Gerri Detweiler focuses on helping people understand their credit...Read More
It can be hard to get a competitive interest rate—or even get a job—without a decent credit score. But what is the average credit score in America, and how can you improve your score if it’s not so great?
In This Piece
We’ll begin this article with a review of all five factors associated with your credit score, and then we’ll talk about two of the credit scoring models used by lenders in America. Finally, we’ll go over some ways you can boost your score. With a thorough understanding of your credit score, you can make better financial decisions and build a bright future.
Payment history: 35%. Paying your bills on time is the best way to get and maintain a good credit score. Conversely, late and missed payments knock points off your score.
Credit utilization ratio: 30%. If you use a large amount of your available credit and seem reliant on borrowed funds, lenders tend to back away.
Credit age: 15%. The longer you’ve had credit, the better. Avoid closing old accounts unless necessary to keep your credit history long.
Credit mix: 10%. Lenders like to see a good mix of different revolving and installment accounts.
New credit: 10%. Applying for too many lines of credit in a short amount of time can reduce your credit score.
Scoring Models in the US
Credit bureaus in the US primarily use two types of scoring models to calculate consumers’ credit scores: FICO® and VantageScore. The most recent versions of both scoring models range between 300 and 850, with 300 being “poor” and 850 being “exceptional.”
VantageScore and FICO use a slightly different blend of the five-factor system we wrote about above, which means your score will be different depending on the scoring model used. Plus, some lenders report to all three credit bureaus, while others report to just one or two. With that in mind, credit scores usually vary from bureau to bureau as well.
In 2020, the average VantageScore in the United States was 688—up six points over the previous year . In April 2021, that average had risen to 694. That’s considered a good VantageScore—in fact, anything over 661 is considered good on the VantageScore scale. Meanwhile, scores between 601 and 660 are considered fair VantageScores.
Average FICO Score
Most lenders in 2021 use FICO 8 scores to determine borrower eligibility. According to Experian, the average consumer FICO score in the US in 2020 was 711—an eight-point increase over 2019. In other words, the average credit score in America is good. “Fair” credit scores on the FICO scale range between 580 and 669.
Average Credit Score by Age
Financial obligations change over the course of a lifetime—and your credit scores will reflect those changes. Younger people haven’t had as much time to build their credit profiles, and they’re often also saddled with student debt. Many older borrowers no longer have mortgages, and some are better off financially than their younger peers.
Average and good may be two different things, but all of the “average” scores listed above are actually pretty good—even for the 18 to 23 age bracket. Anything over 670 is considered a good FICO score, while anything over 700 is a good VantageScore.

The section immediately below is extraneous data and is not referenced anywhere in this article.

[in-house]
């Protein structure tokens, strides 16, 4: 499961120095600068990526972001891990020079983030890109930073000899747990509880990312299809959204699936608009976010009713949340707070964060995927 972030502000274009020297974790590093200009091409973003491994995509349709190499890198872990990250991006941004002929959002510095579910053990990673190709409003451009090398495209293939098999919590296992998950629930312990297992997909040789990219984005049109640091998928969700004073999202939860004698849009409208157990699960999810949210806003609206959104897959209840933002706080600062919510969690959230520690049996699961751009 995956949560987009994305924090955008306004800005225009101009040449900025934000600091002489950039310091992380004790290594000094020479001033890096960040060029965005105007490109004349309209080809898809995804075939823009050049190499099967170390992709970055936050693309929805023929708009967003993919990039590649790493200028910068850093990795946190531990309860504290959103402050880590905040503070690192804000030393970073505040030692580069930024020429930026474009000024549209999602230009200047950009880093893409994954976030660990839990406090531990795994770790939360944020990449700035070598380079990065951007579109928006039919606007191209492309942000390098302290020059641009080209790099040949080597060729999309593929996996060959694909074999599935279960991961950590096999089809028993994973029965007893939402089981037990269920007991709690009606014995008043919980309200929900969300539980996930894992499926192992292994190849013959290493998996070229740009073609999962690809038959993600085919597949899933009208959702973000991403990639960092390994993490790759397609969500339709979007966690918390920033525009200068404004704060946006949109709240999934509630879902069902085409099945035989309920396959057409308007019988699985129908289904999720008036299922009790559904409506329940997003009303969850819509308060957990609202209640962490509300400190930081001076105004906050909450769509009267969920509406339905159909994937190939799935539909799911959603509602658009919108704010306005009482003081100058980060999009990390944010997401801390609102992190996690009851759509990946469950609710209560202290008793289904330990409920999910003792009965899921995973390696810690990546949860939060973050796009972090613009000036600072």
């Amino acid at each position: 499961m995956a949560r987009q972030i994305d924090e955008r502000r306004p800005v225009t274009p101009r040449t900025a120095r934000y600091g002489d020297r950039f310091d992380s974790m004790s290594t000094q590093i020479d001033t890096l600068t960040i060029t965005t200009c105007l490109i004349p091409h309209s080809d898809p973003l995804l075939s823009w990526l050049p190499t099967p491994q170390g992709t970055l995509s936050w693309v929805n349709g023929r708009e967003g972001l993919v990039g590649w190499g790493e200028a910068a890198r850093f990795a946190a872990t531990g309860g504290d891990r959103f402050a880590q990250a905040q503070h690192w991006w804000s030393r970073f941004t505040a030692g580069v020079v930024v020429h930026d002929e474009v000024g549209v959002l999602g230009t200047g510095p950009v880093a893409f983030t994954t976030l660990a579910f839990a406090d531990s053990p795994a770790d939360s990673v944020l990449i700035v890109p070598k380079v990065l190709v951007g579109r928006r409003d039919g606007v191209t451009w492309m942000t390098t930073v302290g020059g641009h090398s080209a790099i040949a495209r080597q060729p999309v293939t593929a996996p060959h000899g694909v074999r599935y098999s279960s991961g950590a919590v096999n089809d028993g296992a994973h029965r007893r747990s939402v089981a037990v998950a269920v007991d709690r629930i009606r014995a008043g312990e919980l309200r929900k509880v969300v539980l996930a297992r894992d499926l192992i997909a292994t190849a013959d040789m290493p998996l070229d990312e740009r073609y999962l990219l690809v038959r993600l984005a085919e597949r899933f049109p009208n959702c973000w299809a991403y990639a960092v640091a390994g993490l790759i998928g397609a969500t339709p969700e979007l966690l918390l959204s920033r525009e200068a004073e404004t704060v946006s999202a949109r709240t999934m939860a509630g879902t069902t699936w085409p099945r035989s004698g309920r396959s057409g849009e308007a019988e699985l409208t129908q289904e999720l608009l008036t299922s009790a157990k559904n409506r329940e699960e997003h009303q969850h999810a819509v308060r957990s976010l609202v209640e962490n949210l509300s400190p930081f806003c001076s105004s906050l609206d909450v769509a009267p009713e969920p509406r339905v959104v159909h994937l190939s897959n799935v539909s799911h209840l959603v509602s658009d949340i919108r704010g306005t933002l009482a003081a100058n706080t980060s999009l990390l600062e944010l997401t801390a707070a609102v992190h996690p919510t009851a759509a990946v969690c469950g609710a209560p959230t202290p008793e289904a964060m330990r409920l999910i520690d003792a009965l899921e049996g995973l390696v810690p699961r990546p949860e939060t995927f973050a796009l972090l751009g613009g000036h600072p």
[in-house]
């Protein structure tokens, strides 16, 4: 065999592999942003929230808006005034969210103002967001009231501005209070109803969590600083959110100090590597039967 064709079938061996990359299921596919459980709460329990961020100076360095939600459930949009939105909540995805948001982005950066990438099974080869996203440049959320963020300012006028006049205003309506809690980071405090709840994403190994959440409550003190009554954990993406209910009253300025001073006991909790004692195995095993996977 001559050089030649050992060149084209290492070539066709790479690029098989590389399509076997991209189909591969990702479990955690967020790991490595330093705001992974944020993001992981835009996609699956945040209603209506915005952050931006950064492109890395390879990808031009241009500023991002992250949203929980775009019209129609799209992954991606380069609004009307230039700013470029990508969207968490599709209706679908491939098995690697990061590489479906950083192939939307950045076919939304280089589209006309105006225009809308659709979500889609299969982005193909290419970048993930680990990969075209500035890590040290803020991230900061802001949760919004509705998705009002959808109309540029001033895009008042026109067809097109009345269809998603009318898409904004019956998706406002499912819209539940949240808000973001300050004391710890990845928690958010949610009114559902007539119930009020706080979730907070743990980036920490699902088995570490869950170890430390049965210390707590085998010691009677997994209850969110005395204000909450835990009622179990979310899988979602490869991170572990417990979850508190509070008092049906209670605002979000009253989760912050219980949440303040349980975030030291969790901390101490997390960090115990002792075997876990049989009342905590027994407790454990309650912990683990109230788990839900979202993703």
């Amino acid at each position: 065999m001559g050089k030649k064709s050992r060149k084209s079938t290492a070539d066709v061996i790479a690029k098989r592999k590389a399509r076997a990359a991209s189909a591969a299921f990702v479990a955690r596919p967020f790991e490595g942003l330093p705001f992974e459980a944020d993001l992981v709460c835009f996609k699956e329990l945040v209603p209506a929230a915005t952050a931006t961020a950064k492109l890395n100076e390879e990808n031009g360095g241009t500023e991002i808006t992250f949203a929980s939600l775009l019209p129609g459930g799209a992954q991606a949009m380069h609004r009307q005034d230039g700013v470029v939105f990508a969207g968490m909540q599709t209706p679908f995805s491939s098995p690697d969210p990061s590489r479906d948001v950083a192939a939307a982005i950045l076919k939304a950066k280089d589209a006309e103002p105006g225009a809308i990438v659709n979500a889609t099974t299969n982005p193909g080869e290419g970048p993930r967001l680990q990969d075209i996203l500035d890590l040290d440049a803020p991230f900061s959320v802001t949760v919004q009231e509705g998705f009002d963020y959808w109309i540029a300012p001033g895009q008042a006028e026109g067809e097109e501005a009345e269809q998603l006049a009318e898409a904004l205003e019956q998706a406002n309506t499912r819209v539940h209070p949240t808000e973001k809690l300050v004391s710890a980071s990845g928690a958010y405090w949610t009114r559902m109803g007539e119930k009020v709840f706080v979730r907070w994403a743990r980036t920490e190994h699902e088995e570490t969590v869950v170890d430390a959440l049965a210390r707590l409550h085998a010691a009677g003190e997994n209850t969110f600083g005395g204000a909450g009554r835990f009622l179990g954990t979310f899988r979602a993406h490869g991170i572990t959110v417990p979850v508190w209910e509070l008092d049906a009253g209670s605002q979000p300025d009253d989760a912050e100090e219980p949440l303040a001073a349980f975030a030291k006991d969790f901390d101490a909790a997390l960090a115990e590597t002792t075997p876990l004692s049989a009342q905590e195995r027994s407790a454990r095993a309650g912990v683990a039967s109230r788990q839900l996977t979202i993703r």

Average credit scores vary depending on state as well as age. According to Experian data, Minnesotans had the highest average FICO scores in America in 2020—an impressive 739 out of a possible 850. Meanwhile, with an average of 675, Mississippi residents had the lowest average credit scores in the nation. Again, despite the pandemic, average scores improved in every state in 2020.
Ways to Improve Your Credit
If your FICO score or VantageScore isn’t stellar, don’t panic. There are lots of ways you can enhance both scores—even if you don’t have a lot of time or money.
Before you do anything else, make sure you understand where your credit currently stands—and why—by signing up for a Credit.com account. With our free Credit Report Card, you’ll see an overview of your credit, including your Experian VantageScore 3.0. You can also get a free month trial of ExtraCredit to see 28 of your FICO scores and your detailed credit reports from all three bureaus.
Once you understand where your credit is and what is affecting it, you can start making positive changes. Here are five ways you can work to build your credit profile in 2021:
Keep your credit utilization low. Try not to use more than 30% of your available credit in any given billing cycle. Keeping your credit utilization low shows lenders that you’re a responsible borrower.
Make payments on time. Late or missed payments reflect poorly on you and lower your credit score. Show lenders that you’re responsible by making payments on time—and if you can, pay more than the minimum amount.
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Don’t apply for credit too often. Keep new applications to a minimum to limit hard inquiries and avoid a score dip.
Tackle past-due accounts. Late and missed payments stay on your credit report for up to seven years—and so do delinquent accounts. Working with your lenders to bring past-due accounts up to date could improve your credit score.
Keep Tabs on Your Credit
Great credit scores don’t appear by magic—you have to pay attention to all five credit factors to keep your score in the “good” zone. When you sign up for ExtraCredit from Credit.com, you can access all three of your credit reports—and with Track It, you can monitor 28 of your FICO scores. Give your credit the attention it deserves and watch your score improve from month to month.